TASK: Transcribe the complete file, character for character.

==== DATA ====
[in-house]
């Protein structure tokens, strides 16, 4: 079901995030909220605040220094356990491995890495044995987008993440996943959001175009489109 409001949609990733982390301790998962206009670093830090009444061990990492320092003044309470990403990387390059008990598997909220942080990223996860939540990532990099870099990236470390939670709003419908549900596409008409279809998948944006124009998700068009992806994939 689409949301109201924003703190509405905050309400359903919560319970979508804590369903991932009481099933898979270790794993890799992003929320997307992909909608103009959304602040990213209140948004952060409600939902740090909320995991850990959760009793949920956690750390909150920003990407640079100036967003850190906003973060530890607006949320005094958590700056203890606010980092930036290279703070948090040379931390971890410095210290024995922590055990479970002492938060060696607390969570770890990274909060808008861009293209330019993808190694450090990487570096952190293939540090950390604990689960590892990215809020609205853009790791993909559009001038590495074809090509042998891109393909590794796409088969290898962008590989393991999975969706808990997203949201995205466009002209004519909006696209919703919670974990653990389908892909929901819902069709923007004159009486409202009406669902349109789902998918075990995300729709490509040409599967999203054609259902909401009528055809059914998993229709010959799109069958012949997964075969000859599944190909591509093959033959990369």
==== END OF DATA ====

[in-house]
């Protein structure tokens, strides 16, 4: 079901995030909220605040220094356990491995890495044995987008993440996943959001175009489109 409001949609990733982390301790998962206009670093830090009444061990990492320092003044309470990403990387390059008990598997909220942080990223996860939540990532990099870099990236470390939670709003419908549900596409008409279809998948944006124009998700068009992806994939 689409949301109201924003703190509405905050309400359903919560319970979508804590369903991932009481099933898979270790794993890799992003929320997307992909909608103009959304602040990213209140948004952060409600939902740090909320995991850990959760009793949920956690750390909150920003990407640079100036967003850190906003973060530890607006949320005094958590700056203890606010980092930036290279703070948090040379931390971890410095210290024995922590055990479970002492938060060696607390969570770890990274909060808008861009293209330019993808190694450090990487570096952190293939540090950390604990689960590892990215809020609205853009790791993909559009001038590495074809090509042998891109393909590794796409088969290898962008590989393991999975969706808990997203949201995205466009002209004519909006696209919703919670974990653990389908892909929901819902069709923007004159009486409202009406669902349109789902998918075990995300729709490509040409599967999203054609259902909401009528055809059914998993229709010959799109069958012949997964075969000859599944190909591509093959033959990369």